Morocco's permanent representative to the UN, ambassador Omar Hilale, shed light, at the Caribbean Regional Seminar of the UN Special Committee on Decolonization held in Saint George’s, Grenada, on the historical truths, the legal bases and the political dimensions of the Moroccanness of the Sahara.

Hilale has pointed out that the Sahara issue is a question of territorial integrity and national sovereignty of Morocco and not of decolonization.


The Sahara issue doesn’t date back to 1963 or 1975; it is rather anchored in the history of Morocco and its identity, he said, noting that before the Spanish colonization of the Sahara in the late 19th century, this region has never been a terra nullius but rather a part of the national territory of Morocco. 


This was confirmed by the advisory opinion of the International Court of Justice in 1975, which recognized the existence of ties of allegiance of the populations of the Sahara to the Kings of Morocco and the authority of the Moroccan Sovereigns over this region.


This allegiance continues to be reaffirmed every year to His Majesty the King on the occasion of the Throne Day, he said, recalling that it was Morocco, not Algeria or other countries, which inscribed the Sahara issue at the United Nations in 1963, as a territory which belongs to it, while it was still under Spanish occupation.


The "polisario" was not even created by Algeria at this time. 


The United Nations resolutions at that time asked Spain to give back the Sahara to Morocco through negotiation. This was achieved by the signing of the Madrid Agreement in 1975, which was recognized by the UN General Assembly, the diplomat said, adding that this recognition closed the chapter of the return of the Sahara region to the motherland, Morocco.


Hilale said that all the previous plans aimed at settling the Sahara issue were obsolete and were buried by the Security Council and the UN Secretary General since 2004, while Algeria and the "polisario" continue to be attached to these inapplicable and unrealistic plans.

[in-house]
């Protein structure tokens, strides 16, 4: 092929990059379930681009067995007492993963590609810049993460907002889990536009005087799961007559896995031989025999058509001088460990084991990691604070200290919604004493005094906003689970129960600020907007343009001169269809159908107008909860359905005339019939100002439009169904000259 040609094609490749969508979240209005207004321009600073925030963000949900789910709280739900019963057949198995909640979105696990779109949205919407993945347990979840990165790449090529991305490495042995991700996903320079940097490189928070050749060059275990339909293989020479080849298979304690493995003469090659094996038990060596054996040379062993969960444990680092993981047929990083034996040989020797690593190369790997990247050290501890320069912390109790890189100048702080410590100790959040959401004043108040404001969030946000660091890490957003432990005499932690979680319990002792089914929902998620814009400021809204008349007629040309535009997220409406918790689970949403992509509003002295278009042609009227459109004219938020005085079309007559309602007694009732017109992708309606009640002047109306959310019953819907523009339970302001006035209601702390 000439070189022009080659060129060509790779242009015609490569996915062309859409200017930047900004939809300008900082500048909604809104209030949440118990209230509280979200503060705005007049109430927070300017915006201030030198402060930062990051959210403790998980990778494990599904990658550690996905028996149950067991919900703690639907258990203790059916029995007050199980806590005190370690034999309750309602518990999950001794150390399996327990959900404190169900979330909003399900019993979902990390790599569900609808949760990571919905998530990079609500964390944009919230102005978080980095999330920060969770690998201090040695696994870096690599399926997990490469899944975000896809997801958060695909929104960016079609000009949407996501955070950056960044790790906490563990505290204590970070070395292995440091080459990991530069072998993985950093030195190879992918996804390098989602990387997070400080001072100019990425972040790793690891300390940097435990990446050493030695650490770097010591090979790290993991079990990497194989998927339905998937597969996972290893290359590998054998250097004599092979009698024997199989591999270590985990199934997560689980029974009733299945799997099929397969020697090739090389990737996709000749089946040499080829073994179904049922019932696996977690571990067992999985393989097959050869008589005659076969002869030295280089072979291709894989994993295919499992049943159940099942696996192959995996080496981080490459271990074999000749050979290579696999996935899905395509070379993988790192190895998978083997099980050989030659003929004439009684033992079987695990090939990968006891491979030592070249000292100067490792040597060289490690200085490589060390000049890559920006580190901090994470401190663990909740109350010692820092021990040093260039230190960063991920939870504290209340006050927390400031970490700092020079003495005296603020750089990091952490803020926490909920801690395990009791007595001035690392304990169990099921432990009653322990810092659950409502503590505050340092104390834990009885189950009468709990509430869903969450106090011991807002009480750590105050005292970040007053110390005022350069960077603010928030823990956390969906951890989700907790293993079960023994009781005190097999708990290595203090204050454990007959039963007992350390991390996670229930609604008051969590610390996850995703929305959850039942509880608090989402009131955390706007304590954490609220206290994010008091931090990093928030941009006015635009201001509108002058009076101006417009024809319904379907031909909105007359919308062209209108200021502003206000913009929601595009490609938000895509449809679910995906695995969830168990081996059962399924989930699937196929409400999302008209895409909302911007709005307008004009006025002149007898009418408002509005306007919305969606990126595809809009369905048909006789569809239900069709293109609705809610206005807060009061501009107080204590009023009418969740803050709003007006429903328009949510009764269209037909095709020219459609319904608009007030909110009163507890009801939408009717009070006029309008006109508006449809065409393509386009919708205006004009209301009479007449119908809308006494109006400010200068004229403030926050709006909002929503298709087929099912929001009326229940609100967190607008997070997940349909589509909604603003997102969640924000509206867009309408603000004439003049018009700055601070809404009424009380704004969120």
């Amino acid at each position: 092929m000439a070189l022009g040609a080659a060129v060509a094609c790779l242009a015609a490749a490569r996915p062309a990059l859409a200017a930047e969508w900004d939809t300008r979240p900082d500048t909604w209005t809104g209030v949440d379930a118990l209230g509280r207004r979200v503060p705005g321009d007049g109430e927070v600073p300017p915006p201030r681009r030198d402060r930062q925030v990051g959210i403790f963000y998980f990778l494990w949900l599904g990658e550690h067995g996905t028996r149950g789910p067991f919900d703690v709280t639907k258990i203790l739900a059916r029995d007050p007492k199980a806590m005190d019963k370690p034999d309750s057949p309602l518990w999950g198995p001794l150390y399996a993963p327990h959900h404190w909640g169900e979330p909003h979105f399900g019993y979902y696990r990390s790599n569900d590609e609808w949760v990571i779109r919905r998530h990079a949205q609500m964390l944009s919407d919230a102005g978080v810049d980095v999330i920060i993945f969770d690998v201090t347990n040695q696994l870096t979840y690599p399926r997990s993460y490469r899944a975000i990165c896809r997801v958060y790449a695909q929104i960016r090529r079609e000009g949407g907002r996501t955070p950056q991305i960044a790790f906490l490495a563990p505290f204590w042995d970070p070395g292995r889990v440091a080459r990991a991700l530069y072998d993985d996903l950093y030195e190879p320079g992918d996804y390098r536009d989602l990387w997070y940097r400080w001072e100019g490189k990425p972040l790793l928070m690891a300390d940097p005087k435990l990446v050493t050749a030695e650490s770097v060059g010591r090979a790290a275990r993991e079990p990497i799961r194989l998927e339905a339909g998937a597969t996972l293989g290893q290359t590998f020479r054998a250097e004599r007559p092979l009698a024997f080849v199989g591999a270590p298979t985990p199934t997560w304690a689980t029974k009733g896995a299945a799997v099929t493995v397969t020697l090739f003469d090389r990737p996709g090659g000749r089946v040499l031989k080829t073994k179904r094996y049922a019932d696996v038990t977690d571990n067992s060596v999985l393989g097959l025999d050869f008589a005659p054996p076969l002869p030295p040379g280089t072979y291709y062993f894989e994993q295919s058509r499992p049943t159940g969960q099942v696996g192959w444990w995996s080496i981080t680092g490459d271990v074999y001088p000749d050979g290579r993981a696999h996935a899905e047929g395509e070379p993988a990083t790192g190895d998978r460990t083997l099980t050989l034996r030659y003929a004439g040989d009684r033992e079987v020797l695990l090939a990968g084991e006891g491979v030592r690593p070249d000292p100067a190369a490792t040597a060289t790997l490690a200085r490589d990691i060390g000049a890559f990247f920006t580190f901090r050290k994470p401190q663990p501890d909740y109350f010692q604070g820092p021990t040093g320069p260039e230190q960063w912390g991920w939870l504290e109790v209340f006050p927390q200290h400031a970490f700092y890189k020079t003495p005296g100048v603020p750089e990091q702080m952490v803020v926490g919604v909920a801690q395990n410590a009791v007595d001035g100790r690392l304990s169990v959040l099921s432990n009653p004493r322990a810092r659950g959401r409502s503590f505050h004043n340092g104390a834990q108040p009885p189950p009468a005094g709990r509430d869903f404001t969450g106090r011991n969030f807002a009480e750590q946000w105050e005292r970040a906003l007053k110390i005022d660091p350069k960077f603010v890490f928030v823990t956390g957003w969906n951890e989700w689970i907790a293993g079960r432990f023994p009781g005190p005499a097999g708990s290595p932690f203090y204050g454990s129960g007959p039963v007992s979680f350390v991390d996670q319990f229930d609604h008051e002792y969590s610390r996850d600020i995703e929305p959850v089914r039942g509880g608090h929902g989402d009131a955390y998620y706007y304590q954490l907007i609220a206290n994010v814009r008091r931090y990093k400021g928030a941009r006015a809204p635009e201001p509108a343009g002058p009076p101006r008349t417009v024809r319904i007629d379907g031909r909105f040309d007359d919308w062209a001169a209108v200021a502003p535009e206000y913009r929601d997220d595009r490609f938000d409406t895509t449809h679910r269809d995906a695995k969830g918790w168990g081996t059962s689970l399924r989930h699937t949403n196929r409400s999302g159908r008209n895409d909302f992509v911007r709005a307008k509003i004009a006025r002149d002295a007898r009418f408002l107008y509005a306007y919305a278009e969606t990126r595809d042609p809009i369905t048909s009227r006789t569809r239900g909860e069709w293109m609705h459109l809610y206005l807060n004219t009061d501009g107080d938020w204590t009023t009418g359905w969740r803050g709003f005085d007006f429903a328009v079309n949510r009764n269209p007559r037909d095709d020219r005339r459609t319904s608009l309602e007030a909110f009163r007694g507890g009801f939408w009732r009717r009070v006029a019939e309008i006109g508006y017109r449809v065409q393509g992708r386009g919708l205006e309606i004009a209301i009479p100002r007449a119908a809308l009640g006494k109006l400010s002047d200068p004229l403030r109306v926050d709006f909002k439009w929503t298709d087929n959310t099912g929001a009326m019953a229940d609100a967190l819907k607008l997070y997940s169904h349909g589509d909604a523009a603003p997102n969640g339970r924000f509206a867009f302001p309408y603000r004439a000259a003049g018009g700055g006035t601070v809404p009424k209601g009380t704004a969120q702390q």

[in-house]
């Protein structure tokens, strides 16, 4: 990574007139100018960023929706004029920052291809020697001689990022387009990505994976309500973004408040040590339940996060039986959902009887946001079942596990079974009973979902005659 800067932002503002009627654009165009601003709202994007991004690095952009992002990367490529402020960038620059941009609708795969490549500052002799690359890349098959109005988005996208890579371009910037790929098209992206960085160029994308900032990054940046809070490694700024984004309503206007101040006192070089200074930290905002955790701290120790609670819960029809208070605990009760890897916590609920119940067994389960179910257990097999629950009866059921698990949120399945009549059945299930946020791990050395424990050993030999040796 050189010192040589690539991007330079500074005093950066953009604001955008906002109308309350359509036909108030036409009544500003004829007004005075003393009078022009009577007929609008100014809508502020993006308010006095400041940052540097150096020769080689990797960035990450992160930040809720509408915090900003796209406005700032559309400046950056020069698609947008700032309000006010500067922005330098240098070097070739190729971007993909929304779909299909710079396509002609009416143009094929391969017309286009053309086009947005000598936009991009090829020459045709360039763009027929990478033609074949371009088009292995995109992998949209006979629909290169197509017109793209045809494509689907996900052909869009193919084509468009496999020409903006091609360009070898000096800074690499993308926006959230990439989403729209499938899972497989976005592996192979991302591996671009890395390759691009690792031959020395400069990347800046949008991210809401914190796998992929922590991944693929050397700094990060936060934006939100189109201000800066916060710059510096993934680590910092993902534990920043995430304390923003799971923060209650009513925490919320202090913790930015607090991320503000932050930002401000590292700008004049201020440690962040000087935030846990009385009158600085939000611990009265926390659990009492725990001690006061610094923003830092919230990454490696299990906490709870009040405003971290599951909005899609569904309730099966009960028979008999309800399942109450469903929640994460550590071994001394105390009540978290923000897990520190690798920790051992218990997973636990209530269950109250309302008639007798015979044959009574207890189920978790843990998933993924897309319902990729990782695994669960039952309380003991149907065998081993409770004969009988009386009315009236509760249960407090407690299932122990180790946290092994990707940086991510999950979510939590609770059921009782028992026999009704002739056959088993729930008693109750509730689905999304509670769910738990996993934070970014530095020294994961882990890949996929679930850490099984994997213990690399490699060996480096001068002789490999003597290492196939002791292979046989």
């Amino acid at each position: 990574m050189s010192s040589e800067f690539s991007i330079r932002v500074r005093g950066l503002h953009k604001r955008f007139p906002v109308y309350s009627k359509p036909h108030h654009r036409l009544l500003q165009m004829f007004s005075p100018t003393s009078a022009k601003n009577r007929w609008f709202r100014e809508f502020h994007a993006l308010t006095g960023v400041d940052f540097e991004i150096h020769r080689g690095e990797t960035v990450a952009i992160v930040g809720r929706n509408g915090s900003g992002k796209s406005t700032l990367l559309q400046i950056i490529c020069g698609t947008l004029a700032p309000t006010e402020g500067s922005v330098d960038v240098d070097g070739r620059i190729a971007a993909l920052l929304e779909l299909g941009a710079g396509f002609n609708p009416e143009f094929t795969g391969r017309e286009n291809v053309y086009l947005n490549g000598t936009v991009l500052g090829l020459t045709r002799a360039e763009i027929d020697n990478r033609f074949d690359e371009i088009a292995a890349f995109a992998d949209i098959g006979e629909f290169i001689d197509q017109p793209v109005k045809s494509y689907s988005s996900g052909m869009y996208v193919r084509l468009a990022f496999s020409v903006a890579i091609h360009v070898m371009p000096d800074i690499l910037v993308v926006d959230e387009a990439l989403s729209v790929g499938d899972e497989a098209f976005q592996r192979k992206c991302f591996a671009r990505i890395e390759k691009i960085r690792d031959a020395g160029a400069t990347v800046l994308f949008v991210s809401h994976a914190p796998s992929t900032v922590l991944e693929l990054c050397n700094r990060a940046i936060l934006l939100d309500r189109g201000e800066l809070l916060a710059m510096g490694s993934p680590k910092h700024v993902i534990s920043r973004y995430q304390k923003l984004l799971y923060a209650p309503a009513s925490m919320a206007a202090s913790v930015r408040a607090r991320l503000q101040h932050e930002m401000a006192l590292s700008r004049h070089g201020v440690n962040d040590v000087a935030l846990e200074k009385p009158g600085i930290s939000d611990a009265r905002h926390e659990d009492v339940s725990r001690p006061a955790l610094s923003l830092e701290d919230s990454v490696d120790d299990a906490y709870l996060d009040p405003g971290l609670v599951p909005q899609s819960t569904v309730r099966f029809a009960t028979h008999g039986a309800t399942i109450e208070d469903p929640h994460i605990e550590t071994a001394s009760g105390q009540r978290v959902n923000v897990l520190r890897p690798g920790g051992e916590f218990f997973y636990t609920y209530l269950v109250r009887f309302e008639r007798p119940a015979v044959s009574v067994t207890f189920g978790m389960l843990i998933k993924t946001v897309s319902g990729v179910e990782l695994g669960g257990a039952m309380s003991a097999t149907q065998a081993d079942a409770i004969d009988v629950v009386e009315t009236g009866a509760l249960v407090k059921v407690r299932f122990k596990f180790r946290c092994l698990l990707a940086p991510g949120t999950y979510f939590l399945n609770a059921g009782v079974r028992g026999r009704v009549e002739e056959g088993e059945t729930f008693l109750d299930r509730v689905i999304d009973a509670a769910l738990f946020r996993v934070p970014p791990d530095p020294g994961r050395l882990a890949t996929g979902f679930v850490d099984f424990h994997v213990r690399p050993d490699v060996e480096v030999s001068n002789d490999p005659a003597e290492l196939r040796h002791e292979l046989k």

Hilale also shed light on the responsibility of Algeria in maintaining this regional dispute.


"It is Algeria that created the + polisario +, it is Algeria that hosts it, it is Algeria that gives it practically an extra-sovereign territory in the Tindouf camps - the only camps in the world that are managed by a non-state entity - it is Algeria that provides weapons to it, it is Algeria which carries out diplomatic campaigns, it is also Algeria which pays Independent Diplomat – a lobbyist group - to write notes, make campaigns for + polisario +, and send tweets. Now, Algeria takes part at the round tables. It is quite normal that Algeria, which was at the beginning of this dispute remains until its end," he said.


Following the failure of all the previous plans, and in response to the call of the Security Council and the international community, Morocco presented in April 2007, the Autonomy Initiative in order to settle the issue, he said.


Commenting the Geneva Round Tables, Hilale said these meetings are an opportunity that should not be missed, adding that the Security Council has defined the real stakeholders in this dispute, namely Morocco, Algeria, Mauritania and the "Polisario" and that there is no longer, for the executive body of the United Nations, "parties or neighboring countries".


He also noted that the latest Security Council resolution (N° 2468) adopted on 30 April 2019, has mentioned Algeria as many times as Morocco. 


The Moroccan diplomat added that the two round tables held in Geneva were attended by democratically elected representatives of the Moroccan Sahara, who explained the significant democratic and socio-economic progress of their respective regions, "as they have done here at the Granada seminar ".


He also condemned Algeria's opposition to the census of populations in the Tindouf camps, in violation of the Security Council resolutions since 2011 and international humanitarian law.


"The Tindouf camps are the only ones in the world where neither the United Nations nor any UN agency knows how many people live there, we will always ask for a census," he pointed out.


Hilale also highlighted the political achievements and socio-economic developments in the southern provinces.